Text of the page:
This is not my America.

September 4th, 2008 11:59 pm by Kelly Garbato

Behind all the patriotic hyperbole that accompanies the conventions, and the thousands of journalists and media workers who arrive to cover the staged events, there are serious violations of the basic right of freedom of the press. Here on the streets of St. Paul, the press is free to report on the official proceedings of the RNC, but not to report on the police violence and mass arrests directed at those who have come to petition their government, to protest. […]

Nicole was videotaping. Her tape of her own violent arrest is chilling. Police in riot gear charged her, yelling, “Get down on your face.” You hear her voice, clearly and repeatedly announcing “Press! Press! Where are we supposed to go?” She was trapped between parked cars. The camera drops to the pavement amidst Nicole’s screams of pain. Her face was smashed into the pavement, and she was bleeding from the nose, with the heavy officer with a boot or knee on her back. Another officer was pulling on her leg. Sharif was thrown up against the wall and kicked in the chest, and he was bleeding from his arm.

I was at the Xcel Center on the convention floor, interviewing delegates. I had just made it to the Minnesota delegation when I got a call on my cell phone with news that Sharif and Nicole were being bloody arrested, in every sense. Filmmaker Rick Rowley of Big Noise Films and I raced on foot to the scene. Out of breath, we arrived at the parking lot. I went up to the line of riot police and asked to speak to a commanding officer, saying that they had arrested accredited journalists.

Within seconds, they grabbed me, pulled me behind the police line and forcibly twisted my arms behind my back and handcuffed me, the rigid plastic cuffs digging into my wrists. I saw Sharif, his arm bloody, his credentials hanging from his neck. I repeated we were accredited journalists, whereupon a Secret Service agent came over and ripped my convention credential from my neck. I was taken to the St. Paul police garage where cages were set up for protesters. I was charged with obstruction of a peace officer. Nicole and Sharif were taken to jail, facing riot charges.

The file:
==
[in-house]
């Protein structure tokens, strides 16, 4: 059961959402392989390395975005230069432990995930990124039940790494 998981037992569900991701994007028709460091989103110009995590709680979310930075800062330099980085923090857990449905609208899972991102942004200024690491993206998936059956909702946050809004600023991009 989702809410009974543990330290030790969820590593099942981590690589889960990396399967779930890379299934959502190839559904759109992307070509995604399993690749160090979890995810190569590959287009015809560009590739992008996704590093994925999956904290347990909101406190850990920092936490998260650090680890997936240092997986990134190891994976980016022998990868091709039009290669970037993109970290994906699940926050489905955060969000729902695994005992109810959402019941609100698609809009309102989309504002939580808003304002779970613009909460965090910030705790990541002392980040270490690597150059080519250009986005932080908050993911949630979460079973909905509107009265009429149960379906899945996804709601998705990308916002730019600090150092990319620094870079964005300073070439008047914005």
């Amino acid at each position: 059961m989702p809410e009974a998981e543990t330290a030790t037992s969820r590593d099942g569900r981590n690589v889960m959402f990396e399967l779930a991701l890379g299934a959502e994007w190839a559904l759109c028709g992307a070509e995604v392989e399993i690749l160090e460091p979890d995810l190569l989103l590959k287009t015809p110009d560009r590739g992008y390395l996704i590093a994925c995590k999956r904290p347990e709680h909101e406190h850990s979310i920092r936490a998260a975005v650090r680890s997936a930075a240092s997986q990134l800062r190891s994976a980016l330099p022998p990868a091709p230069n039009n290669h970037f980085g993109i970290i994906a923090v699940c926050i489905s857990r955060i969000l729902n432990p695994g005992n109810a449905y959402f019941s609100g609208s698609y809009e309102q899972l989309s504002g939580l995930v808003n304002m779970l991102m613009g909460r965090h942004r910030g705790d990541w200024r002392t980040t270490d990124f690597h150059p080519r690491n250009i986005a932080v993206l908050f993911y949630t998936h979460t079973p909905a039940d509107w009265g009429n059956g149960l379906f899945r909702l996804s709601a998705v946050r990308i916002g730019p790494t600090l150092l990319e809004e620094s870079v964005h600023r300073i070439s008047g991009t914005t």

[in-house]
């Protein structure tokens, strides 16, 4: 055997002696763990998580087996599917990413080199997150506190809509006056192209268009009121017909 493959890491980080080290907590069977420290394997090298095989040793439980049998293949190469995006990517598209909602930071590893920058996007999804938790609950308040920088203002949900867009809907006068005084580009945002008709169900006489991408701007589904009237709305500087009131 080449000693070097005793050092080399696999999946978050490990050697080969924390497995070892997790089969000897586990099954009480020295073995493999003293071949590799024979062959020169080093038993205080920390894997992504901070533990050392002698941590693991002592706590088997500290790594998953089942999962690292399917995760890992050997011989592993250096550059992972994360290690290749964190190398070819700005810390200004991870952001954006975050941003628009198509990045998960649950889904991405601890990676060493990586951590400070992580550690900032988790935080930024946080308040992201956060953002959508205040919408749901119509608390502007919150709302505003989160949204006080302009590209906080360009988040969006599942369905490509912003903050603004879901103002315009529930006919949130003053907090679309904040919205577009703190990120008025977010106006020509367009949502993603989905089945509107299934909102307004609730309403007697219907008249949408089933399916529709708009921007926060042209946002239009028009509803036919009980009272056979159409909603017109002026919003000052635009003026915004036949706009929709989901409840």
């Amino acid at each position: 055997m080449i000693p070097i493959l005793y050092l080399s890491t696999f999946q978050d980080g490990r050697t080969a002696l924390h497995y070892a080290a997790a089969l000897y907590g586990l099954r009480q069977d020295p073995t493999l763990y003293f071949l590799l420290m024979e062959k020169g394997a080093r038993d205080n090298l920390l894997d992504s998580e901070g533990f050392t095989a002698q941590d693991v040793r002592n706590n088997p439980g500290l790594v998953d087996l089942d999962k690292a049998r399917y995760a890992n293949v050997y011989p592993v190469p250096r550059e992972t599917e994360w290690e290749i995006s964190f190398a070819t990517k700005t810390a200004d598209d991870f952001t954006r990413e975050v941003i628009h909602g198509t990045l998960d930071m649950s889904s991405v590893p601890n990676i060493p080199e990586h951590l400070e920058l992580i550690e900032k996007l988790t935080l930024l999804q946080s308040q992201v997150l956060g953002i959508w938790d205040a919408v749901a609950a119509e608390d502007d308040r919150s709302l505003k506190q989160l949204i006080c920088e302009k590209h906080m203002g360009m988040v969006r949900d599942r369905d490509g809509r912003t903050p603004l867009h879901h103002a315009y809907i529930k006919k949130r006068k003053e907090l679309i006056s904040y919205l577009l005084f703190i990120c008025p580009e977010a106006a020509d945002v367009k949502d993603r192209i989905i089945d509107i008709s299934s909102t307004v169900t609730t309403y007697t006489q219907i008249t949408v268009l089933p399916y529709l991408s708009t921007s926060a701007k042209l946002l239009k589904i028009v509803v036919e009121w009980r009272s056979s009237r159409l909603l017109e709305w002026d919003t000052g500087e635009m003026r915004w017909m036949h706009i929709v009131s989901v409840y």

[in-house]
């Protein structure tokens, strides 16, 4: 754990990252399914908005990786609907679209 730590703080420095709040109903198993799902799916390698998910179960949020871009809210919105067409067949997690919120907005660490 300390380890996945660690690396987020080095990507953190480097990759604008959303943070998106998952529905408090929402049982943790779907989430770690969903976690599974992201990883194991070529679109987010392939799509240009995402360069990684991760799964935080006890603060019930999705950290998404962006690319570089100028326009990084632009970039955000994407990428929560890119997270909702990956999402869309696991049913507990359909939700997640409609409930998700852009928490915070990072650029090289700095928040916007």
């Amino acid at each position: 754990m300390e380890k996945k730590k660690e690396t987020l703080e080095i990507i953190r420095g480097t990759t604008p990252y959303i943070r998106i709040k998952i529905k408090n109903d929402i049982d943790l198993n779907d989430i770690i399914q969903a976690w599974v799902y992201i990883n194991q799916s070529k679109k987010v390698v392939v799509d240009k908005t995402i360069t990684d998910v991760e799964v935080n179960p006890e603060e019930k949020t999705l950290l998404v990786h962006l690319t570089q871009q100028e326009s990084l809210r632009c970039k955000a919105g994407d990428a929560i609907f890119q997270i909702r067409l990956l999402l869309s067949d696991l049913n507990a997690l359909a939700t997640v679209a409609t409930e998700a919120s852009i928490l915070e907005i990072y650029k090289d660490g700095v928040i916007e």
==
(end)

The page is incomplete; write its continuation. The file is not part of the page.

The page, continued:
The attack on and arrest of me and the “Democracy Now!” producers was not an isolated event. A video group called I-Witness Video was raided two days earlier. Another video documentary group, the Glass Bead Collective, was detained, with its computers and video cameras confiscated. On Wednesday, I-Witness Video was again raided, forced out of its office location. When I asked St. Paul Police Chief John Harrington how reporters are to operate in this atmosphere, he suggested, “By embedding reporters in our mobile field force.”

On Monday night, hours after we were arrested, after much public outcry, Nicole, Sharif and I were released. That was our Labor Day. It’s all in a day’s work.

That’s an excerpt from Amy Goodman’s Why We Were Falsely Arrested. You can read the whole thing over at truthdig.

Here’s the video of her arrest:

(You can view more RNC videos here.)

Since there’s been precious little reporting of police brutality and repression in the msm, here are some resources y’all should check out:

Lindsay Beyerstein has a ton of photos – with firsthand accounts – up on her Flickr photostream, as well as on her blog Majikthise.

Lindsay, along with Jane Hamsher (who’s live blogging the RNC), is also talking about the raids and arrests on firedoglake.

Glenn Greenwald has been blogging the conventions, including police misconduct, over at Salon.

Over on Theuptake, you can view a live video stream from their reporters’ cameras at the RNC. (The Republican hack they’re interviewing at the moment is *this close* to making me vomit in my own mouth.)

Also check out Twin Cities Indymedia, indymedia.us and Green is the New Red for more.

And, of course, there’s also Democracy Now! and I-Witness Video.

Finally, pattrice jones offers a History of Activist Repression to give us all a little perspective.

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